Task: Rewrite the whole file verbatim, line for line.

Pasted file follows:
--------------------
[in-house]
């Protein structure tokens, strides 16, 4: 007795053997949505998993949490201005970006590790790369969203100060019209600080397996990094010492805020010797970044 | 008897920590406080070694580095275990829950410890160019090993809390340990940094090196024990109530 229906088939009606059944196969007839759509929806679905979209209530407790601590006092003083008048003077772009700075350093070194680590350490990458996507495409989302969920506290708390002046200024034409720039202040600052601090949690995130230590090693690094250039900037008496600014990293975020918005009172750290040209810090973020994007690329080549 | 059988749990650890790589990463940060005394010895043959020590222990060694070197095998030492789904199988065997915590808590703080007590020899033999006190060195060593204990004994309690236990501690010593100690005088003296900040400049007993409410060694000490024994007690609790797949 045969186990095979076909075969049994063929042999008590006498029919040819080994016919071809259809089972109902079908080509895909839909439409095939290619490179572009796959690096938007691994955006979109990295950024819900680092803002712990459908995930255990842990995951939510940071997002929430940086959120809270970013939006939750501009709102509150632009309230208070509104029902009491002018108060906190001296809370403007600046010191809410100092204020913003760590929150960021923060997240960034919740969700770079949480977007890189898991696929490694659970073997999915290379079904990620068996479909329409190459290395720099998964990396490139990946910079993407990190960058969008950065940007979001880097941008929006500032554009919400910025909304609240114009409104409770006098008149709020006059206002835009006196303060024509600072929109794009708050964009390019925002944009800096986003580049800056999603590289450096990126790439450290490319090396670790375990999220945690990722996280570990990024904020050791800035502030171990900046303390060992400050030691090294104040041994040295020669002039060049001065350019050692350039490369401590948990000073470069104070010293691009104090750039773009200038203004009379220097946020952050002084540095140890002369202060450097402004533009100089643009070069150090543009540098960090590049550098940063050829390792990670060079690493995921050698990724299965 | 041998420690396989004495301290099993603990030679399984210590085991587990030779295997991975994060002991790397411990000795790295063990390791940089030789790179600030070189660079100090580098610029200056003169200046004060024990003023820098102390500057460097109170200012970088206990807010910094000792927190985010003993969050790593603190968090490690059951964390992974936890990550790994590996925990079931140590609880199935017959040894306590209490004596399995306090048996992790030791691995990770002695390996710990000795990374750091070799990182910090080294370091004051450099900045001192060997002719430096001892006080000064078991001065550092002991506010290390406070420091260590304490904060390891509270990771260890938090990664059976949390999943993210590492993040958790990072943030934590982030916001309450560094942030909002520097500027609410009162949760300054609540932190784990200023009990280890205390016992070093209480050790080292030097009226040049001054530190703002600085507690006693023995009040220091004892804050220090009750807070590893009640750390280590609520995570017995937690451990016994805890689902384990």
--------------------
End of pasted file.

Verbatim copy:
[in-house]
């Protein structure tokens, strides 16, 4: 007795053997949505998993949490201005970006590790790369969203100060019209600080397996990094010492805020010797970044 | 008897920590406080070694580095275990829950410890160019090993809390340990940094090196024990109530 229906088939009606059944196969007839759509929806679905979209209530407790601590006092003083008048003077772009700075350093070194680590350490990458996507495409989302969920506290708390002046200024034409720039202040600052601090949690995130230590090693690094250039900037008496600014990293975020918005009172750290040209810090973020994007690329080549 | 059988749990650890790589990463940060005394010895043959020590222990060694070197095998030492789904199988065997915590808590703080007590020899033999006190060195060593204990004994309690236990501690010593100690005088003296900040400049007993409410060694000490024994007690609790797949 045969186990095979076909075969049994063929042999008590006498029919040819080994016919071809259809089972109902079908080509895909839909439409095939290619490179572009796959690096938007691994955006979109990295950024819900680092803002712990459908995930255990842990995951939510940071997002929430940086959120809270970013939006939750501009709102509150632009309230208070509104029902009491002018108060906190001296809370403007600046010191809410100092204020913003760590929150960021923060997240960034919740969700770079949480977007890189898991696929490694659970073997999915290379079904990620068996479909329409190459290395720099998964990396490139990946910079993407990190960058969008950065940007979001880097941008929006500032554009919400910025909304609240114009409104409770006098008149709020006059206002835009006196303060024509600072929109794009708050964009390019925002944009800096986003580049800056999603590289450096990126790439450290490319090396670790375990999220945690990722996280570990990024904020050791800035502030171990900046303390060992400050030691090294104040041994040295020669002039060049001065350019050692350039490369401590948990000073470069104070010293691009104090750039773009200038203004009379220097946020952050002084540095140890002369202060450097402004533009100089643009070069150090543009540098960090590049550098940063050829390792990670060079690493995921050698990724299965 | 041998420690396989004495301290099993603990030679399984210590085991587990030779295997991975994060002991790397411990000795790295063990390791940089030789790179600030070189660079100090580098610029200056003169200046004060024990003023820098102390500057460097109170200012970088206990807010910094000792927190985010003993969050790593603190968090490690059951964390992974936890990550790994590996925990079931140590609880199935017959040894306590209490004596399995306090048996992790030791691995990770002695390996710990000795990374750091070799990182910090080294370091004051450099900045001192060997002719430096001892006080000064078991001065550092002991506010290390406070420091260590304490904060390891509270990771260890938090990664059976949390999943993210590492993040958790990072943030934590982030916001309450560094942030909002520097500027609410009162949760300054609540932190784990200023009990280890205390016992070093209480050790080292030097009226040049001054530190703002600085507690006693023995009040220091004892804050220090009750807070590893009640750390280590609520995570017995937690451990016994805890689902384990």